National Labor Relations Board, Petitioner, v. Ogle Protection Service, Inc. et al., Respondents, 444 F.2d 502 (6th Cir. 1971)

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U.S. Court of Appeals for the Sixth Circuit - 444 F.2d 502 (6th Cir. 1971)

June 30, 1971

Stanley R. Zirkin, Atty., N. L. R. B., Washington, D. C., for petitioner; Arnold Ordman, Gen. Counsel, Dominick L. Manoli, Associate Gen. Counsel, Marcel Mallet-Prevost, Asst. Gen. Counsel, Elliott Moore, Stanley R. Zirkin, Attys., N. L. R. B., Washington, D. C., on brief.

Douglas C. Dahn, Detroit, Mich., for respondents; Tolleson, Burgess & Mead, Robert D. Welchli, Detroit, Mich., on brief.

Before CELEBREZZE, PECK and McCREE, Circuit Judges.


This case is before us a second time. Almost four years ago, we enforced an order of the Board finding respondents in violation of the National Labor Relations Act for refusing to sign a collective bargaining agreement reached between employer and union. 375 F.2d 497 (6th Cir. 1967), cert. denied, 389 U.S. 843, 88 S. Ct. 84, 19 L. Ed. 2d 108 (1967). Now the Board has petitioned for enforcement of a supplemental order, reported at 183 N.L.R.B. No. 68 (1970), entered against respondents. The primary issue is the propriety of the back pay award issued by the Board.

The order of the Board which we enforced in 1967 requires respondents, inter alia, to

Upon request by International Union, United Plant Guard Workers of America, and its Local 114, execute the agreement reached on November 14, 1962, the agreement to be effective from that date to at least the next renewal date as provided therein following signature, * * *. [Emphasis added.]

The contract, which could be terminated by either party at the end of the calendar year, was executed on October 27, 1967. In accordance with its previously enforced order, the Board determined that a back pay order should be entered for the period from January 1, 1963 — the day the contract was to have gone into effect — until October 27, 1967 — the day of ratification (there would be no point in extending the order to December 31, 1967, "the next renewal date as provided therein following signature," because contract wages would be paid after October 27).

Our previous judgment enforcing the Board's initial order is of course res judicata, and we decline respondents' invitation to reconsider that decision. We hold that the Board's determination of the period for which back pay is owed is not inconsistent with governing principles of law, see, e. g., N. L. R. B. v. J. H. Rutter-Rex Mfg. Co., 396 U.S. 258, 262-263, 90 S. Ct. 417, 24 L. Ed. 2d 405 (1969), and accordingly we enforce the Board's order in this respect.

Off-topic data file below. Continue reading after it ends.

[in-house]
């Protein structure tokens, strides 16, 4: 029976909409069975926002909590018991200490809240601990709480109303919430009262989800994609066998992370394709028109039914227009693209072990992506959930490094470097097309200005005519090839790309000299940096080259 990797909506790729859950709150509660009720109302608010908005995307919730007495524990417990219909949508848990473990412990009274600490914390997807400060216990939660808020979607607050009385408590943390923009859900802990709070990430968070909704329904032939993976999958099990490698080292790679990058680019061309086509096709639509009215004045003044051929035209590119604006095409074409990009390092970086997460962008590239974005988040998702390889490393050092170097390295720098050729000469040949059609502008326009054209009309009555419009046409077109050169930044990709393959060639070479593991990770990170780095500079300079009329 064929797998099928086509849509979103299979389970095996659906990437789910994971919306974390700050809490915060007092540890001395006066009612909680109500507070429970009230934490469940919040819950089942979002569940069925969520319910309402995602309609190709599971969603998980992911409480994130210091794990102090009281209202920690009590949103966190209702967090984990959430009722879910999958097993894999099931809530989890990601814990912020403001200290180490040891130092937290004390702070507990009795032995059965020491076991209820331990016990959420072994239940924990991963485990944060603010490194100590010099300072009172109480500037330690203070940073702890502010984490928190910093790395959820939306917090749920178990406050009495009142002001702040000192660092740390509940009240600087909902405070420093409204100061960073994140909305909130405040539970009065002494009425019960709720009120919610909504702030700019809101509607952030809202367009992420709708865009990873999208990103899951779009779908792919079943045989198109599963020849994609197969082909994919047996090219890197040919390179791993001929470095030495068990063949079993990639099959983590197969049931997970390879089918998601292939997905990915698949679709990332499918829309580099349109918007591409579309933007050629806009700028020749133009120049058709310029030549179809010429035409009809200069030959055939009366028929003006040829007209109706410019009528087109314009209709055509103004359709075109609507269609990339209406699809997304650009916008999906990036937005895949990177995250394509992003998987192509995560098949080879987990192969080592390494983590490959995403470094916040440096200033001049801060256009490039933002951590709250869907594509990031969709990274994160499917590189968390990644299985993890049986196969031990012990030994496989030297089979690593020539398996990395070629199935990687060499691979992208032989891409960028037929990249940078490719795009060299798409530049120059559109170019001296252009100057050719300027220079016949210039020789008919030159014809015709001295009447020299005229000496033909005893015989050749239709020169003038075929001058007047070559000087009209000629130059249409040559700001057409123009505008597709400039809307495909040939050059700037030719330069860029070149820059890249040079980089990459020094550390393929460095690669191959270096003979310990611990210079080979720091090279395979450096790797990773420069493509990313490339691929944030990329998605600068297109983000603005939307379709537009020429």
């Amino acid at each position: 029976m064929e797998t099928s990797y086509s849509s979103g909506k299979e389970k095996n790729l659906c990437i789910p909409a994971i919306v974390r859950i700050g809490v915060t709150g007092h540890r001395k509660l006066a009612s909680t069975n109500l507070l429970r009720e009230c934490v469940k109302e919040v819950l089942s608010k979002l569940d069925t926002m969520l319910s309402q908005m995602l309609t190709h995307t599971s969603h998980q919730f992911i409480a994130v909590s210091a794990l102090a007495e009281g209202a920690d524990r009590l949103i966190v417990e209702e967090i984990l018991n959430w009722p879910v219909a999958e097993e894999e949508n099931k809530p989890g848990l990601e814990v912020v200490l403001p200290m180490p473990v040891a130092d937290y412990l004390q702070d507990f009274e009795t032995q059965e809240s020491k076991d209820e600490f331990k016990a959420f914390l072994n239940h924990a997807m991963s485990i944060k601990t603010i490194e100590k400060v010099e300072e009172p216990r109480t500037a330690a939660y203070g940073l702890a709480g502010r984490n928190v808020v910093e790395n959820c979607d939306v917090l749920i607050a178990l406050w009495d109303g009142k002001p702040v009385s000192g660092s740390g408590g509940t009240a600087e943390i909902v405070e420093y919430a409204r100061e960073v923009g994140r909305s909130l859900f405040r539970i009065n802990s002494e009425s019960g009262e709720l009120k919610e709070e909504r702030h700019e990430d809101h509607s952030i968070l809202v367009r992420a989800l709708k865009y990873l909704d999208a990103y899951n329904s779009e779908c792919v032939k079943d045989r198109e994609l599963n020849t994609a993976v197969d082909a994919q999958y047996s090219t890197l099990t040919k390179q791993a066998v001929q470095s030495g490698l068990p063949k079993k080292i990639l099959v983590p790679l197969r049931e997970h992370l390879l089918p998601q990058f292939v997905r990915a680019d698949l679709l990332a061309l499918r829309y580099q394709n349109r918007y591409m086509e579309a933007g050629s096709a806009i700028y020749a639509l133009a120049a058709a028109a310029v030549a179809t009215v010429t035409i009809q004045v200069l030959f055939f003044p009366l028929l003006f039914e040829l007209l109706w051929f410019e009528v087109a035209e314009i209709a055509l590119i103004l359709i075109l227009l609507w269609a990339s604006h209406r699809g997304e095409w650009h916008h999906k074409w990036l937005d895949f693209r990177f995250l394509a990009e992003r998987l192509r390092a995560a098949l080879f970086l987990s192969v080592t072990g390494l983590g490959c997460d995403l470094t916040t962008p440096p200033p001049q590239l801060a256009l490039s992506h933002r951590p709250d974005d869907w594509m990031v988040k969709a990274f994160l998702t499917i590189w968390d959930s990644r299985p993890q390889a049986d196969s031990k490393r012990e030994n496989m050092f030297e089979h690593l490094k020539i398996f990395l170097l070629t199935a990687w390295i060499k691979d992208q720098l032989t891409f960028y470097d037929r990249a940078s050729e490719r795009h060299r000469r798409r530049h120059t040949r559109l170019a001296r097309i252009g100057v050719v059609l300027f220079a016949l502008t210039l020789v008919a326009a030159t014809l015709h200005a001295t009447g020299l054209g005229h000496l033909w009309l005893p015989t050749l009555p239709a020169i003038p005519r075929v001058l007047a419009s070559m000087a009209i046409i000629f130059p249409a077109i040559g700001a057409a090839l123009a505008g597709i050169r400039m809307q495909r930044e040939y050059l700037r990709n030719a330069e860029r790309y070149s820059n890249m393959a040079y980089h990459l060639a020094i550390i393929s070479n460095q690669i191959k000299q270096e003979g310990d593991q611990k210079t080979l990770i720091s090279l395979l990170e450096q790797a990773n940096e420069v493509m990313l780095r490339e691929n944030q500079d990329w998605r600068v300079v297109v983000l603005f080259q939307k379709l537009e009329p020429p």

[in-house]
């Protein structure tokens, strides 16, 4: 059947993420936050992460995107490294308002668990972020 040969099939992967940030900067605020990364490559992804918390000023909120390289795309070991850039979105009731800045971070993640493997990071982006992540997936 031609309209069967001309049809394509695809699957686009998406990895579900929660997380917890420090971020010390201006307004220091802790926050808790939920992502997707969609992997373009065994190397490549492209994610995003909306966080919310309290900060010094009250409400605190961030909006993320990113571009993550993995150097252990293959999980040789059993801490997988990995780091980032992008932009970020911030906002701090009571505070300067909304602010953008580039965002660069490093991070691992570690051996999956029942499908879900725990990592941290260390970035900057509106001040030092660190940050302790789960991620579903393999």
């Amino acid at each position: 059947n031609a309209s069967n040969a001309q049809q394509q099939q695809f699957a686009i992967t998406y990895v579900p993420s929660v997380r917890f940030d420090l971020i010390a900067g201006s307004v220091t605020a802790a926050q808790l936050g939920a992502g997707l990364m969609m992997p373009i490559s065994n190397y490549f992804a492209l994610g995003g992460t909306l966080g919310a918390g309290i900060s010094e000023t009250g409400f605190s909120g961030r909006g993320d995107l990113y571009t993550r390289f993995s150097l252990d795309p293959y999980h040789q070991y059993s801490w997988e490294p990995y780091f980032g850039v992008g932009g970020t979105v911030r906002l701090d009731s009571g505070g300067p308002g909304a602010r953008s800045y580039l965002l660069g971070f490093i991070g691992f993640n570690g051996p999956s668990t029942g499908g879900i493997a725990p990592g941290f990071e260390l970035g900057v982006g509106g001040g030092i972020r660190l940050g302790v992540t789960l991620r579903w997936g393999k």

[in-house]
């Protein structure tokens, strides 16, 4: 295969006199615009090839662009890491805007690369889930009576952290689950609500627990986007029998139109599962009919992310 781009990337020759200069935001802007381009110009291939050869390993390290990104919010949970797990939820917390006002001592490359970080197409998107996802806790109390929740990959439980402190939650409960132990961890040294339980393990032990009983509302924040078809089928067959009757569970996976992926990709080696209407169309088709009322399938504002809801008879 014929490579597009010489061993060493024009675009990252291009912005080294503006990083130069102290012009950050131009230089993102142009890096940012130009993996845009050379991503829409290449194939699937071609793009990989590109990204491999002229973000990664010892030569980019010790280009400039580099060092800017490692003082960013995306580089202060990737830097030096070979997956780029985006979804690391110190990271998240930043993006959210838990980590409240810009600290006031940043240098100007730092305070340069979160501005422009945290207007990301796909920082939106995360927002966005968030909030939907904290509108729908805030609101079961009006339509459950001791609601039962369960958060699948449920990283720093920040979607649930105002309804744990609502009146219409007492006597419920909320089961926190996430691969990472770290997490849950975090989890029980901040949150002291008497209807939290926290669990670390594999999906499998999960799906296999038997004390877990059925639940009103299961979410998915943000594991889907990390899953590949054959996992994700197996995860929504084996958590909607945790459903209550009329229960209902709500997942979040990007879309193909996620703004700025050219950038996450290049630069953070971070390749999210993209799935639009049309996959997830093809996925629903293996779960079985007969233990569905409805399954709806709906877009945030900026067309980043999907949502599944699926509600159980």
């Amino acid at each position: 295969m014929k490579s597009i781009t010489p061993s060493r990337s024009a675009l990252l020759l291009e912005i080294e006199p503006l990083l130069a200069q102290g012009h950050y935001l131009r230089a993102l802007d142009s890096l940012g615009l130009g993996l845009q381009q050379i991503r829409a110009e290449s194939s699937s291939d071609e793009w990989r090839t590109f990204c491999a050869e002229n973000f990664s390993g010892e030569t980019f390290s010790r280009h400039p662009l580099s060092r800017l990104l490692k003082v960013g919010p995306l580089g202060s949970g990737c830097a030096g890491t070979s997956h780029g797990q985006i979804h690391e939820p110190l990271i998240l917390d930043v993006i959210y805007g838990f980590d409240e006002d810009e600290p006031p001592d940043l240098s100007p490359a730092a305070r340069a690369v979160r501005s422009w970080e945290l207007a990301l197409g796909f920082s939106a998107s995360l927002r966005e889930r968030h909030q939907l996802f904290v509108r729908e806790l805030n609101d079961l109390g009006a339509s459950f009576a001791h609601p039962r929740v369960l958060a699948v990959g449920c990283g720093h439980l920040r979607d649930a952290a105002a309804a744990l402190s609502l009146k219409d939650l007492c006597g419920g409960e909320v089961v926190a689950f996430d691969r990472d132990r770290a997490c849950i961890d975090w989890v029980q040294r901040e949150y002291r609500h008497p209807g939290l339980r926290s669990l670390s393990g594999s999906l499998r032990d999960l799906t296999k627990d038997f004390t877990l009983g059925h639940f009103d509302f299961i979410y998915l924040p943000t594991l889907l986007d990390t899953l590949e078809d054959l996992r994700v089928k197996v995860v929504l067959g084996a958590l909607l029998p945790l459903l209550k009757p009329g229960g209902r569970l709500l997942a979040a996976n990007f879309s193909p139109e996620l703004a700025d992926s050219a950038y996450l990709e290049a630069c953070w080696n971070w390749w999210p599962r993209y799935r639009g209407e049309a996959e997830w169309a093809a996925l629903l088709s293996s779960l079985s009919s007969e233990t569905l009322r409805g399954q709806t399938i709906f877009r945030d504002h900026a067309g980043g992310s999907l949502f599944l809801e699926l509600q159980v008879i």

Respondents raise several other objections to the Board's order, all of which are likewise without merit. There is substantial evidence in the record taken as a whole to support the Board's determination that Ogle Protection Service, Inc., Ogle Detective Agency, Inc., Ogle Hospital Security Services, Inc., and James L. Ogle personally, should be treated as one entity for the purposes of this case. See, e. g., Boire v. Greyhound Corp., 376 U.S. 473, 481-482, 84 S. Ct. 894, 11 L. Ed. 2d 849 (1964); Pizza Product Corp. v. N. L. R. B., 369 F.2d 431, 432 (6th Cir. 1966). The Board did not exceed its authority in ordering respondents to pay the union dues it would have received from employees who had signed union authorization cards, had the employer not violated the Act. Cf. N. L. R. B. v. Sheridan Creations, Inc., 384 F.2d 696, 697 (2d Cir. 1967); Local 127, United Shoe Workers v. Brooks Shoe Mfg. Co., 298 F.2d 277, 280-282 (3d Cir. 1966). Finally, the contention that the required payments by the employer who has violated the Act to employees who have been economically injured by the violation would be economically ruinous is not a reason for us to refuse enforcement. See N. L. R. B. v. Walton Mfg. Co., 369 U.S. 404, 406-409, 82 S. Ct. 853, 7 L. Ed. 2d 829 (1962); N. L. R. B. v. J. H. Rutter-Rex Mfg. Co., 396 U.S. 258, 263-264, 90 S. Ct. 417, 24 L. Ed. 2d 405 (1969); Leeds & Northrup Co. v. N. L. R. B., 391 F.2d 874, 880 (3d Cir. 1968). Respondents could have limited their potential liability for back pay by complying with the Board's original order entered in 1964, or by recognizing the contract and terminating it according to its terms. They did neither, and elected instead to contest the validity of the order. Compare Madden v. Grain Elevator, Flour and Feed Mill Workers, ILA Local 418, 334 F.2d 1014, 1022 (7th Cir. 1964).

The order of the Board is enforced.